When I started deploying servers, the process involved racking the hardware, connecting it to the network, inserting a CD/DVD, installing the operating system and drivers, configuring network settings in the OS and then installing and configuring services such as Active Directory or Exchange. These tasks were done using a GUI. Needless to say, this process has become archaic.
vSphere made the process of building a server much simpler by leveraging virtual machines. But many users still rely on using the GUI for bringing up new systems with the Windows vSphere client. In vSphere, servers can be built quickly and easily using PowerCLI. Code is king when deploying servers and using a GUI lacks scalability.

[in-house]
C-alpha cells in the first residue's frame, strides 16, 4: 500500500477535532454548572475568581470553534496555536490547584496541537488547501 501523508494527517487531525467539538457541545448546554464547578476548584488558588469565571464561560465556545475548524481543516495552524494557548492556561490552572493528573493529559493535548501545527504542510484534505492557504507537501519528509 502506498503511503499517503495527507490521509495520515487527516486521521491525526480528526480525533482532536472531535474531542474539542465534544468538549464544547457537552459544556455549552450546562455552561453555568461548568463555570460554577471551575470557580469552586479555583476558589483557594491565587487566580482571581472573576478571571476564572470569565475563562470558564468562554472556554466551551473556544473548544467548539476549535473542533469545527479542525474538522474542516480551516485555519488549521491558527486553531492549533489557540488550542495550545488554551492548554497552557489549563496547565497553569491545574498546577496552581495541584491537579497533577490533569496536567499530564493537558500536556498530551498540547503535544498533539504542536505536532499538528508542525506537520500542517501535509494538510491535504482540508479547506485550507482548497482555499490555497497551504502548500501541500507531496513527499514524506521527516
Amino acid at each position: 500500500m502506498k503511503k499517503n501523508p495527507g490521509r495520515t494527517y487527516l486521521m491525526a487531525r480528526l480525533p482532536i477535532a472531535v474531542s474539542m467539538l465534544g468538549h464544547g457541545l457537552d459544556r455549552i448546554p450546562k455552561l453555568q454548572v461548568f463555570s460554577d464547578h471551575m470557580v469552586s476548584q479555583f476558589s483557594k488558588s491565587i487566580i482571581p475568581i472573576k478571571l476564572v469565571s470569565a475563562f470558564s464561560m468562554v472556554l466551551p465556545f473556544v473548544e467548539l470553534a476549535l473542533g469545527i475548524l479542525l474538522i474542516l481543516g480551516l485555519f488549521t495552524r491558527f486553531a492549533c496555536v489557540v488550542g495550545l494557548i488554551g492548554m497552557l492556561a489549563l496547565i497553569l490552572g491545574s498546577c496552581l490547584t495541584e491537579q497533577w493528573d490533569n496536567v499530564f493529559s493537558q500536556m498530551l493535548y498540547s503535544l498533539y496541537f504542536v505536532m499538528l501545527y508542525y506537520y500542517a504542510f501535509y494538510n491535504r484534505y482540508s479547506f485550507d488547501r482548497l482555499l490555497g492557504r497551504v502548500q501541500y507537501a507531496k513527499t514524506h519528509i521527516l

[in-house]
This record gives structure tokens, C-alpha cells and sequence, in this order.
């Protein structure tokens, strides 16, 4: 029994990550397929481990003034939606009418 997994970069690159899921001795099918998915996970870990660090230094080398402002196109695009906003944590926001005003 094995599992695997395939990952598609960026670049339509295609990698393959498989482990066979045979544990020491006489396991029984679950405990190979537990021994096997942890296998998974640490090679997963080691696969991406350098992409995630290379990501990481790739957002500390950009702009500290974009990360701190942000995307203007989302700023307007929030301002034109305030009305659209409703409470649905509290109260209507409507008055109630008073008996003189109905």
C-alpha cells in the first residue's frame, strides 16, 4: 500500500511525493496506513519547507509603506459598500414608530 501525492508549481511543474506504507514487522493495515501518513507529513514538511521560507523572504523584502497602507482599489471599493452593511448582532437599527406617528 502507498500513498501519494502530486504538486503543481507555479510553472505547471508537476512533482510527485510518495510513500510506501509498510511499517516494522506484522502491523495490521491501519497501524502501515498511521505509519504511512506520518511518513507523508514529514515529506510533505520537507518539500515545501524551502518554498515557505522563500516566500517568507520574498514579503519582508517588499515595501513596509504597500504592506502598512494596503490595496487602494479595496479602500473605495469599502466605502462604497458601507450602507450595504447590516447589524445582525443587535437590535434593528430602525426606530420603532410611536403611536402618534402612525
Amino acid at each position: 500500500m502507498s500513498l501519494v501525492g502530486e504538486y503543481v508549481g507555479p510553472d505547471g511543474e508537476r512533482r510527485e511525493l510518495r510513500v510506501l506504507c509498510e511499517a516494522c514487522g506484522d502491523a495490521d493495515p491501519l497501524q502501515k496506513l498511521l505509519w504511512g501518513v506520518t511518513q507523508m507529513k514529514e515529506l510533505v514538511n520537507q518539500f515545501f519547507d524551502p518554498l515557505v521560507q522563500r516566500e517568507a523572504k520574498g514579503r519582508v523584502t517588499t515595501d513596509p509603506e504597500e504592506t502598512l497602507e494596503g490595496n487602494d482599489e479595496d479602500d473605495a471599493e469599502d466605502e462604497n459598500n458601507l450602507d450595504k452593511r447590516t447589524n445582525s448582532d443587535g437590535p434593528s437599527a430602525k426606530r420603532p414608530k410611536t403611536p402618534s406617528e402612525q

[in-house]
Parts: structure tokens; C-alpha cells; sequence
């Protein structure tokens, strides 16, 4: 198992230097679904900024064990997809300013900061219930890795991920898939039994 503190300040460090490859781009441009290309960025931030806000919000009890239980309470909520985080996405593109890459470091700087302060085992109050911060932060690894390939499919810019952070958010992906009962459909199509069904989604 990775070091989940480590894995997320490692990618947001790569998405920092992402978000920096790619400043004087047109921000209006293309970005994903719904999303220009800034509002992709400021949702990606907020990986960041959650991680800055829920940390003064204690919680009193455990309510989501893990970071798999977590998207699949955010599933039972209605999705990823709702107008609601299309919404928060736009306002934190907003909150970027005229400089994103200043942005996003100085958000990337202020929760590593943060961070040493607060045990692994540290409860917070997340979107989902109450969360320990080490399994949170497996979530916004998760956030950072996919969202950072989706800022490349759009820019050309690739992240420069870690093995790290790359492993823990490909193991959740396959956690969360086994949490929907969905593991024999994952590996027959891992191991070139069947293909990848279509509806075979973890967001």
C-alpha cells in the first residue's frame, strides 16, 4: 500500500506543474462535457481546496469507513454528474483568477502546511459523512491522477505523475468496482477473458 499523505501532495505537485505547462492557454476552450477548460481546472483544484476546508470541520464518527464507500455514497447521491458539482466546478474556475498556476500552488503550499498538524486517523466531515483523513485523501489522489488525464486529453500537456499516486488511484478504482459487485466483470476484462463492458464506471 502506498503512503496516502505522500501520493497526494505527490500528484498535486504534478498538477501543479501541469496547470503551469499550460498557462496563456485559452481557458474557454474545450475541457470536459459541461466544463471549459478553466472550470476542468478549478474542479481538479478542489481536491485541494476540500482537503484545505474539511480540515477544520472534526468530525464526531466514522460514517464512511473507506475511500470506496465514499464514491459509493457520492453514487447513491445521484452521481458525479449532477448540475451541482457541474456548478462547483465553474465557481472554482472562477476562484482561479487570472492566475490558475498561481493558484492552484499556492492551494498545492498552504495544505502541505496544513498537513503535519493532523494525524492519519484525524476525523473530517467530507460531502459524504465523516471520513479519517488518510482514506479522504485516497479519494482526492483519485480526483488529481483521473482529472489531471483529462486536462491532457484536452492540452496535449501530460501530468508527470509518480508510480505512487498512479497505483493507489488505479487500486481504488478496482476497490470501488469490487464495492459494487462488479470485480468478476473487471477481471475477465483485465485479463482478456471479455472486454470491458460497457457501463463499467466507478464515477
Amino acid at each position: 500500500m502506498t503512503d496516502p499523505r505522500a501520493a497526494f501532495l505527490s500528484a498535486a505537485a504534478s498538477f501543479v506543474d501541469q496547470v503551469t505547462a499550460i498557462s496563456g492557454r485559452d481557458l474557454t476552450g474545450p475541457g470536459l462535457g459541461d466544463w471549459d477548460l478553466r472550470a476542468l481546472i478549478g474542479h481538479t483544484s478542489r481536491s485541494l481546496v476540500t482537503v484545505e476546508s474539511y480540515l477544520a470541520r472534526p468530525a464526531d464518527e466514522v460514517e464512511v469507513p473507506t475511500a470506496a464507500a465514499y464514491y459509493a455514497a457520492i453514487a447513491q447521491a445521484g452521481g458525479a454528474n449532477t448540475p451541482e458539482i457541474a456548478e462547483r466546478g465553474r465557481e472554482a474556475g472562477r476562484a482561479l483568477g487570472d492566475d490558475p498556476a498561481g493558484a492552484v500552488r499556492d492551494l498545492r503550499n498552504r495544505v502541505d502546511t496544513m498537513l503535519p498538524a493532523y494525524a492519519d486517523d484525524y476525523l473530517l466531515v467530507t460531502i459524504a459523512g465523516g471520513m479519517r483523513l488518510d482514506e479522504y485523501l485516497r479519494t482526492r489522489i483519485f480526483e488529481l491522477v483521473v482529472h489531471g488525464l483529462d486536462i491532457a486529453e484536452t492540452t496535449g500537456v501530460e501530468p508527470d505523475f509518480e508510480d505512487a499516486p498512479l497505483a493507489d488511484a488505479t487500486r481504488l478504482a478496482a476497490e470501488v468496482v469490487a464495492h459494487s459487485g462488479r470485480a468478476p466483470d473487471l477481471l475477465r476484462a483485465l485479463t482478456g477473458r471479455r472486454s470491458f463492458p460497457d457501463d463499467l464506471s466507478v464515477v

Using New-VM

In PowerCLI, the New-VM cmdlet is used to create a new virtual machine. A few important things that can be set with New-VM are the following:
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